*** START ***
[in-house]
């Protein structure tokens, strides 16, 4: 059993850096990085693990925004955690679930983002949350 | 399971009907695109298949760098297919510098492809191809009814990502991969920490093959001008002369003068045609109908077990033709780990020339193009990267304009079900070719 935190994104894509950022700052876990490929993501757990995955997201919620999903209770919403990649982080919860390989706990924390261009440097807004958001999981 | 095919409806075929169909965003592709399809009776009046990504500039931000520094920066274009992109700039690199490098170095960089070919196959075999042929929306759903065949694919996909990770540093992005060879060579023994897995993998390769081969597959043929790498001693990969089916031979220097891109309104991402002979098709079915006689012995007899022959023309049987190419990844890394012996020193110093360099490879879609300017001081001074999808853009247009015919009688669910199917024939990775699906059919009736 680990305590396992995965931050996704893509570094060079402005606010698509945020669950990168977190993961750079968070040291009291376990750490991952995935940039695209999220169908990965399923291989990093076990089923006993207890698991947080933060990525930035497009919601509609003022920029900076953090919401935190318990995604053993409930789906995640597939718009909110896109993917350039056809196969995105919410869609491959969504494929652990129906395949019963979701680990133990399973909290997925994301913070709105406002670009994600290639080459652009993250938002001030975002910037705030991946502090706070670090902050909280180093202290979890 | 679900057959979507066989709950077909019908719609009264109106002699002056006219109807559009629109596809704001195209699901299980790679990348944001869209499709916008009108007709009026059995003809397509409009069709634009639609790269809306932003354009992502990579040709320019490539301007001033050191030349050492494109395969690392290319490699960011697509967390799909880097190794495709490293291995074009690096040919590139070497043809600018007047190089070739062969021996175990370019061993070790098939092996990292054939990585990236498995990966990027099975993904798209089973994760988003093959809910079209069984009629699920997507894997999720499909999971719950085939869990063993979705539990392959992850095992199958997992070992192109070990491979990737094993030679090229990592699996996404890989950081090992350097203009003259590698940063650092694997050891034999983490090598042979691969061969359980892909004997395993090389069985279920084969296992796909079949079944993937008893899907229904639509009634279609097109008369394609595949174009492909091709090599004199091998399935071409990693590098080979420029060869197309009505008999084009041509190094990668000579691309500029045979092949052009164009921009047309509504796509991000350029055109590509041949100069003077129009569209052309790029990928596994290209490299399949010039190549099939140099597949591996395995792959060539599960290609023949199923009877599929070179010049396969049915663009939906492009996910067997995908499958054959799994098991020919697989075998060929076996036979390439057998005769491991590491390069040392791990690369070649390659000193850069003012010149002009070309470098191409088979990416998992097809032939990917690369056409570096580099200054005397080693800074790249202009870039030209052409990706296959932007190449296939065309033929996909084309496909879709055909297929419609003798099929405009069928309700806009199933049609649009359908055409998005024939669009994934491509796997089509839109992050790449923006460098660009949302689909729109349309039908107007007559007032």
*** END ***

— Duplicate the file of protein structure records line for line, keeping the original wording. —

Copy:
[in-house]
């Protein structure tokens, strides 16, 4: 059993850096990085693990925004955690679930983002949350 | 399971009907695109298949760098297919510098492809191809009814990502991969920490093959001008002369003068045609109908077990033709780990020339193009990267304009079900070719 935190994104894509950022700052876990490929993501757990995955997201919620999903209770919403990649982080919860390989706990924390261009440097807004958001999981 | 095919409806075929169909965003592709399809009776009046990504500039931000520094920066274009992109700039690199490098170095960089070919196959075999042929929306759903065949694919996909990770540093992005060879060579023994897995993998390769081969597959043929790498001693990969089916031979220097891109309104991402002979098709079915006689012995007899022959023309049987190419990844890394012996020193110093360099490879879609300017001081001074999808853009247009015919009688669910199917024939990775699906059919009736 680990305590396992995965931050996704893509570094060079402005606010698509945020669950990168977190993961750079968070040291009291376990750490991952995935940039695209999220169908990965399923291989990093076990089923006993207890698991947080933060990525930035497009919601509609003022920029900076953090919401935190318990995604053993409930789906995640597939718009909110896109993917350039056809196969995105919410869609491959969504494929652990129906395949019963979701680990133990399973909290997925994301913070709105406002670009994600290639080459652009993250938002001030975002910037705030991946502090706070670090902050909280180093202290979890 | 679900057959979507066989709950077909019908719609009264109106002699002056006219109807559009629109596809704001195209699901299980790679990348944001869209499709916008009108007709009026059995003809397509409009069709634009639609790269809306932003354009992502990579040709320019490539301007001033050191030349050492494109395969690392290319490699960011697509967390799909880097190794495709490293291995074009690096040919590139070497043809600018007047190089070739062969021996175990370019061993070790098939092996990292054939990585990236498995990966990027099975993904798209089973994760988003093959809910079209069984009629699920997507894997999720499909999971719950085939869990063993979705539990392959992850095992199958997992070992192109070990491979990737094993030679090229990592699996996404890989950081090992350097203009003259590698940063650092694997050891034999983490090598042979691969061969359980892909004997395993090389069985279920084969296992796909079949079944993937008893899907229904639509009634279609097109008369394609595949174009492909091709090599004199091998399935071409990693590098080979420029060869197309009505008999084009041509190094990668000579691309500029045979092949052009164009921009047309509504796509991000350029055109590509041949100069003077129009569209052309790029990928596994290209490299399949010039190549099939140099597949591996395995792959060539599960290609023949199923009877599929070179010049396969049915663009939906492009996910067997995908499958054959799994098991020919697989075998060929076996036979390439057998005769491991590491390069040392791990690369070649390659000193850069003012010149002009070309470098191409088979990416998992097809032939990917690369056409570096580099200054005397080693800074790249202009870039030209052409990706296959932007190449296939065309033929996909084309496909879709055909297929419609003798099929405009069928309700806009199933049609649009359908055409998005024939669009994934491509796997089509839109992050790449923006460098660009949302689909729109349309039908107007007559007032």